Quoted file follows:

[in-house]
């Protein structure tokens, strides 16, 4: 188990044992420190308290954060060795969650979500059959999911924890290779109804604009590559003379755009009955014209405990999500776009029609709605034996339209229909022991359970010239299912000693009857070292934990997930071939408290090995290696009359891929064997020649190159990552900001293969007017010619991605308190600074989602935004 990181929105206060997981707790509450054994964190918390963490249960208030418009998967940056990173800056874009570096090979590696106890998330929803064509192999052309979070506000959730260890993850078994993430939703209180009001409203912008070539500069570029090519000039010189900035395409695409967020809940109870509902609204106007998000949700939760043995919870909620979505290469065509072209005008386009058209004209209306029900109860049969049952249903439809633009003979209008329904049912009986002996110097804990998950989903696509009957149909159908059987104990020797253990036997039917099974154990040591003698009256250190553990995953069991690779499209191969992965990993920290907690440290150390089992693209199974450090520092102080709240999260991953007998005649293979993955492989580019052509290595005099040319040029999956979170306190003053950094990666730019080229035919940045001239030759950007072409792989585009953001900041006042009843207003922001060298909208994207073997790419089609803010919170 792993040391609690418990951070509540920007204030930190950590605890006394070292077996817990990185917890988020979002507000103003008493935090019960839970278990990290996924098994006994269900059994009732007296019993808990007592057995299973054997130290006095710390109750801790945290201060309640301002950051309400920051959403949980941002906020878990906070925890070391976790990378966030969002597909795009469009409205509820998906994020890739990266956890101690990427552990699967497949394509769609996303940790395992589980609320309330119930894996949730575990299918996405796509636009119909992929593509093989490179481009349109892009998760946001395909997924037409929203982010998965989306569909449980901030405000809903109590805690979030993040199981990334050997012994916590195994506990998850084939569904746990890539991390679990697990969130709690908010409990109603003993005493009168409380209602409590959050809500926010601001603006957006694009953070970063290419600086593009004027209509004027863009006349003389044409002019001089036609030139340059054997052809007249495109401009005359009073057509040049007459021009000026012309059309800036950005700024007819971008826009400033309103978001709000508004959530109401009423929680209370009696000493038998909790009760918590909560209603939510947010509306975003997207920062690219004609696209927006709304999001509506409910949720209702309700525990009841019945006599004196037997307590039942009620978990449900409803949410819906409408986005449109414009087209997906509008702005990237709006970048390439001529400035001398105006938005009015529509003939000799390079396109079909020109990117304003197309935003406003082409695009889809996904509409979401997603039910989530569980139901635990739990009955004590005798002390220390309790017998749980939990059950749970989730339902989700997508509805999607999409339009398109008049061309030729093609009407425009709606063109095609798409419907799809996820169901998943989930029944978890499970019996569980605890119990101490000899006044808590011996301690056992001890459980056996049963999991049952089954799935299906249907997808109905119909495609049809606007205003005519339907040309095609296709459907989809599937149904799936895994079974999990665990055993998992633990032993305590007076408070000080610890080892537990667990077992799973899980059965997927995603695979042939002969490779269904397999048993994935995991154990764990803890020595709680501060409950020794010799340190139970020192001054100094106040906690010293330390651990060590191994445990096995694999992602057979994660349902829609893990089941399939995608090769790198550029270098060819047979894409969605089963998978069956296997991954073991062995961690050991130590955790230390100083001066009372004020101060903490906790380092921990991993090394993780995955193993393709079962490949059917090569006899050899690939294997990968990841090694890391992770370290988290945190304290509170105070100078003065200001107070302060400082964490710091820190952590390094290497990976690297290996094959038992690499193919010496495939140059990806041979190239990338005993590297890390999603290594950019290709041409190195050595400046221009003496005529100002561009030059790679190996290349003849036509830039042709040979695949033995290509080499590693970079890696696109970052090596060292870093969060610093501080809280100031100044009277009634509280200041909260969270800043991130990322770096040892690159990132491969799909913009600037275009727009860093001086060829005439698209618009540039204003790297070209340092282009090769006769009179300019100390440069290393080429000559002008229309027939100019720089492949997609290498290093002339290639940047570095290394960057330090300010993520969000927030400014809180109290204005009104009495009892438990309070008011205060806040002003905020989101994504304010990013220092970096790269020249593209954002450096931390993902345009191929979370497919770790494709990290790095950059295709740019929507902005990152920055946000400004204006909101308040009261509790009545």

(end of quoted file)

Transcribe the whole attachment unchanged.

[in-house]
């Protein structure tokens, strides 16, 4: 188990044992420190308290954060060795969650979500059959999911924890290779109804604009590559003379755009009955014209405990999500776009029609709605034996339209229909022991359970010239299912000693009857070292934990997930071939408290090995290696009359891929064997020649190159990552900001293969007017010619991605308190600074989602935004 990181929105206060997981707790509450054994964190918390963490249960208030418009998967940056990173800056874009570096090979590696106890998330929803064509192999052309979070506000959730260890993850078994993430939703209180009001409203912008070539500069570029090519000039010189900035395409695409967020809940109870509902609204106007998000949700939760043995919870909620979505290469065509072209005008386009058209004209209306029900109860049969049952249903439809633009003979209008329904049912009986002996110097804990998950989903696509009957149909159908059987104990020797253990036997039917099974154990040591003698009256250190553990995953069991690779499209191969992965990993920290907690440290150390089992693209199974450090520092102080709240999260991953007998005649293979993955492989580019052509290595005099040319040029999956979170306190003053950094990666730019080229035919940045001239030759950007072409792989585009953001900041006042009843207003922001060298909208994207073997790419089609803010919170 792993040391609690418990951070509540920007204030930190950590605890006394070292077996817990990185917890988020979002507000103003008493935090019960839970278990990290996924098994006994269900059994009732007296019993808990007592057995299973054997130290006095710390109750801790945290201060309640301002950051309400920051959403949980941002906020878990906070925890070391976790990378966030969002597909795009469009409205509820998906994020890739990266956890101690990427552990699967497949394509769609996303940790395992589980609320309330119930894996949730575990299918996405796509636009119909992929593509093989490179481009349109892009998760946001395909997924037409929203982010998965989306569909449980901030405000809903109590805690979030993040199981990334050997012994916590195994506990998850084939569904746990890539991390679990697990969130709690908010409990109603003993005493009168409380209602409590959050809500926010601001603006957006694009953070970063290419600086593009004027209509004027863009006349003389044409002019001089036609030139340059054997052809007249495109401009005359009073057509040049007459021009000026012309059309800036950005700024007819971008826009400033309103978001709000508004959530109401009423929680209370009696000493038998909790009760918590909560209603939510947010509306975003997207920062690219004609696209927006709304999001509506409910949720209702309700525990009841019945006599004196037997307590039942009620978990449900409803949410819906409408986005449109414009087209997906509008702005990237709006970048390439001529400035001398105006938005009015529509003939000799390079396109079909020109990117304003197309935003406003082409695009889809996904509409979401997603039910989530569980139901635990739990009955004590005798002390220390309790017998749980939990059950749970989730339902989700997508509805999607999409339009398109008049061309030729093609009407425009709606063109095609798409419907799809996820169901998943989930029944978890499970019996569980605890119990101490000899006044808590011996301690056992001890459980056996049963999991049952089954799935299906249907997808109905119909495609049809606007205003005519339907040309095609296709459907989809599937149904799936895994079974999990665990055993998992633990032993305590007076408070000080610890080892537990667990077992799973899980059965997927995603695979042939002969490779269904397999048993994935995991154990764990803890020595709680501060409950020794010799340190139970020192001054100094106040906690010293330390651990060590191994445990096995694999992602057979994660349902829609893990089941399939995608090769790198550029270098060819047979894409969605089963998978069956296997991954073991062995961690050991130590955790230390100083001066009372004020101060903490906790380092921990991993090394993780995955193993393709079962490949059917090569006899050899690939294997990968990841090694890391992770370290988290945190304290509170105070100078003065200001107070302060400082964490710091820190952590390094290497990976690297290996094959038992690499193919010496495939140059990806041979190239990338005993590297890390999603290594950019290709041409190195050595400046221009003496005529100002561009030059790679190996290349003849036509830039042709040979695949033995290509080499590693970079890696696109970052090596060292870093969060610093501080809280100031100044009277009634509280200041909260969270800043991130990322770096040892690159990132491969799909913009600037275009727009860093001086060829005439698209618009540039204003790297070209340092282009090769006769009179300019100390440069290393080429000559002008229309027939100019720089492949997609290498290093002339290639940047570095290394960057330090300010993520969000927030400014809180109290204005009104009495009892438990309070008011205060806040002003905020989101994504304010990013220092970096790269020249593209954002450096931390993902345009191929979370497919770790494709990290790095950059295709740019929507902005990152920055946000400004204006909101308040009261509790009545």